At right is one in Kyev. It’s called “St George.” John Ruskin, in founding his utopian project, the Guild of St George, identified the dragon St George is traditionally shown slaying as “the Lord of Decomposition”—the antithesis of the human creative spirit that joins the world. Note that in Bordusov’s version of the story, the dragon is a pair of land-grabbing hands. A webpage by a Kyev tour guide surveying the city’s murals notes that the artist has explained that “the warrior symbolizes Ukrainian people, and the serpent—all the sorrows and obstacles which the country stands opposite.”

One wonders, what will be the fate of this mural? We may hope that, even if Putin’s forces destroy it, the massive, architectural place and presence it has enjoyed has earned the image a permanence in the minds of many Ukrainians—an image of the human spirit conquering the dehumanizing, destructive beast.

But it is the lives and well-being of Mr. Bordusov and the Ukrainian people that we are most concerned for. May the war be brief, few lives lost, and the elusive dream of humanization somehow triumph.

Framing Thomas Jefferson Kitts

James Rieser at Rieser Fine Art in Carmel recently asked us to frame this beautiful landscape painting by contemporary Oregon artist Thomas Jefferson Kitts. “Tranquility” (2021, oil on canvas, 36″ x 48″) is available from Jim’s gallery. (View online, here.)

The old wooden structure (the remnant of a bridge?) in the picture’s foreground pushed us toward a plain mortise-and-tenon frame design: a 4″ wide compound Aurora in quartersawn white oak (Van Dyke stain) with a simple 1″ beveled sight mould with a carved and parcel gilt sight edge chamfer. The inner molding gives it emphasis, its bevel profile sustaining the wonderful perspective.

I especially love the light in this extraordinary painting by an extraordinary painter.

Thomas J. Kitts painting

frame corner

Thos Jefferson Kitts painting

A Second Carl Sammons Painting (for Twosday)

My last post featured a painting by Oakland landscape painter Carl Sammons (1883-1968), which was on display this past weekend in California Historical Design‘s booth at the National Arts and Crafts Conference at the Grove Park Inn. Carl Sammons paintingIt was actually one of a pair of 24″ x 30″ Sammonses from the 1920’s that we framed for California Historical Design. So this being no ordinary Tuesday but also “Twosday” (2/22/22), it seemed fitting to post the second of the pair. As you can see, the frame design for this one is similar in approach to the first, but different, each of the two frames carved with patterns adapted to their respective paintings—the peaked crown and zig zag pattern for the rugged mountains and the rounded crown and scalloped corners for the rolling hills. (This one below, showing the Russian River, is available here. The first one, shown at right, “Mt Moran—Jackson Lake—Teton Mountains, Wyoming,” is available here.)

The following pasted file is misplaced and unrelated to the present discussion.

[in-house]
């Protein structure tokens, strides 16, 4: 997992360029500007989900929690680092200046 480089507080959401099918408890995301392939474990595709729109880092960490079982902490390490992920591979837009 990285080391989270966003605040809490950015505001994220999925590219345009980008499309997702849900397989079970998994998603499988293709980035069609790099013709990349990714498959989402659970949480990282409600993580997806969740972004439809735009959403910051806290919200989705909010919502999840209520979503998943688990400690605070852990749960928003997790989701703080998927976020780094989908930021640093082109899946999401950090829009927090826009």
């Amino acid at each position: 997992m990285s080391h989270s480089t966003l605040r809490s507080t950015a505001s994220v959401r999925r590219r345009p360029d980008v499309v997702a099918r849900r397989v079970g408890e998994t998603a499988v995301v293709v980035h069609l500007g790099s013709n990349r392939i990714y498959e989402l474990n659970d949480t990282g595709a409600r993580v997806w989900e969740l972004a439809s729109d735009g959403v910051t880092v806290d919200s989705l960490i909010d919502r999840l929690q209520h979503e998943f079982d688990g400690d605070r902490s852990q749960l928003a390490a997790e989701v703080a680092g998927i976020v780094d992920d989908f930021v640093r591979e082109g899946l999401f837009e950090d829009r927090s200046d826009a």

Like the frame on the Mt Moran painting, this one is also a compound made by Trevor Davis in carved quartersawn white oak, 4″ wide, with a carved gilt liner.

Framing Carl Sammons—and Hanging at The Grove Park Inn

This weekend is the 35th Annual National Arts and Crafts Conference at The Grove Park Inn in Asheville, North Carolina, and our friend Gus Bostrom of California Historical Design in Alameda once again has a big, beautiful booth displaying antique furniture, pottery, metalwork—Carl Sammons paintingand a few notable paintings we framed for him, including this mountain scene by Carl Sammons (1883-1968). The 24″ x 30″ canvas, titled “Mt Moran—Jackson Lake—Teton Mountains, Wyoming,” is from the 1920’s. More on Gus’s site, here.